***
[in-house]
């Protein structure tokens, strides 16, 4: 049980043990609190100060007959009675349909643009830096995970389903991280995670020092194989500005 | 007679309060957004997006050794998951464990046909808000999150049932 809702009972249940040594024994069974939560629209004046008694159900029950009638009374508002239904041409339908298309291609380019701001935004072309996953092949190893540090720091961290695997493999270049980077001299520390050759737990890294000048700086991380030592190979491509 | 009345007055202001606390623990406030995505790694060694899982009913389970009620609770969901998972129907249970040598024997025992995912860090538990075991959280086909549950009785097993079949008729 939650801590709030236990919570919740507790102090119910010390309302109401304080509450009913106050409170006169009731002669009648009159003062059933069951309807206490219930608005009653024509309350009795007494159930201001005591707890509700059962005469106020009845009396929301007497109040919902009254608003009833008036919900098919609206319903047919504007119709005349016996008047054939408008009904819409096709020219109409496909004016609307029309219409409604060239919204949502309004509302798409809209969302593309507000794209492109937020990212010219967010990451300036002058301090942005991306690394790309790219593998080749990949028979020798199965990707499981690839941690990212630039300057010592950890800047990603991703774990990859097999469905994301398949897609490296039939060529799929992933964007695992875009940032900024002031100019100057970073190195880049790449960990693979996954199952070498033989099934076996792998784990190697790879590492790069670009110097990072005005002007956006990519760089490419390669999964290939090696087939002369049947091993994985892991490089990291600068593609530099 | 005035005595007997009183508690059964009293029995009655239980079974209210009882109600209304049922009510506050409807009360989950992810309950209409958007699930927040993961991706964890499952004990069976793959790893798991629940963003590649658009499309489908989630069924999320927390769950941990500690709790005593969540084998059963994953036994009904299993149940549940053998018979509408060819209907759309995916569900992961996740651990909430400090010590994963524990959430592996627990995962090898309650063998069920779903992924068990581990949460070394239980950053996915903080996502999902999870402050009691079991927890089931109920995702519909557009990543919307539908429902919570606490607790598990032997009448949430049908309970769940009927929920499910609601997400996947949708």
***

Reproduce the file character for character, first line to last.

[in-house]
């Protein structure tokens, strides 16, 4: 049980043990609190100060007959009675349909643009830096995970389903991280995670020092194989500005 | 007679309060957004997006050794998951464990046909808000999150049932 809702009972249940040594024994069974939560629209004046008694159900029950009638009374508002239904041409339908298309291609380019701001935004072309996953092949190893540090720091961290695997493999270049980077001299520390050759737990890294000048700086991380030592190979491509 | 009345007055202001606390623990406030995505790694060694899982009913389970009620609770969901998972129907249970040598024997025992995912860090538990075991959280086909549950009785097993079949008729 939650801590709030236990919570919740507790102090119910010390309302109401304080509450009913106050409170006169009731002669009648009159003062059933069951309807206490219930608005009653024509309350009795007494159930201001005591707890509700059962005469106020009845009396929301007497109040919902009254608003009833008036919900098919609206319903047919504007119709005349016996008047054939408008009904819409096709020219109409496909004016609307029309219409409604060239919204949502309004509302798409809209969302593309507000794209492109937020990212010219967010990451300036002058301090942005991306690394790309790219593998080749990949028979020798199965990707499981690839941690990212630039300057010592950890800047990603991703774990990859097999469905994301398949897609490296039939060529799929992933964007695992875009940032900024002031100019100057970073190195880049790449960990693979996954199952070498033989099934076996792998784990190697790879590492790069670009110097990072005005002007956006990519760089490419390669999964290939090696087939002369049947091993994985892991490089990291600068593609530099 | 005035005595007997009183508690059964009293029995009655239980079974209210009882109600209304049922009510506050409807009360989950992810309950209409958007699930927040993961991706964890499952004990069976793959790893798991629940963003590649658009499309489908989630069924999320927390769950941990500690709790005593969540084998059963994953036994009904299993149940549940053998018979509408060819209907759309995916569900992961996740651990909430400090010590994963524990959430592996627990995962090898309650063998069920779903992924068990581990949460070394239980950053996915903080996502999902999870402050009691079991927890089931109920995702519909557009990543919307539908429902919570606490607790598990032997009448949430049908309970769940009927929920499910609601997400996947949708």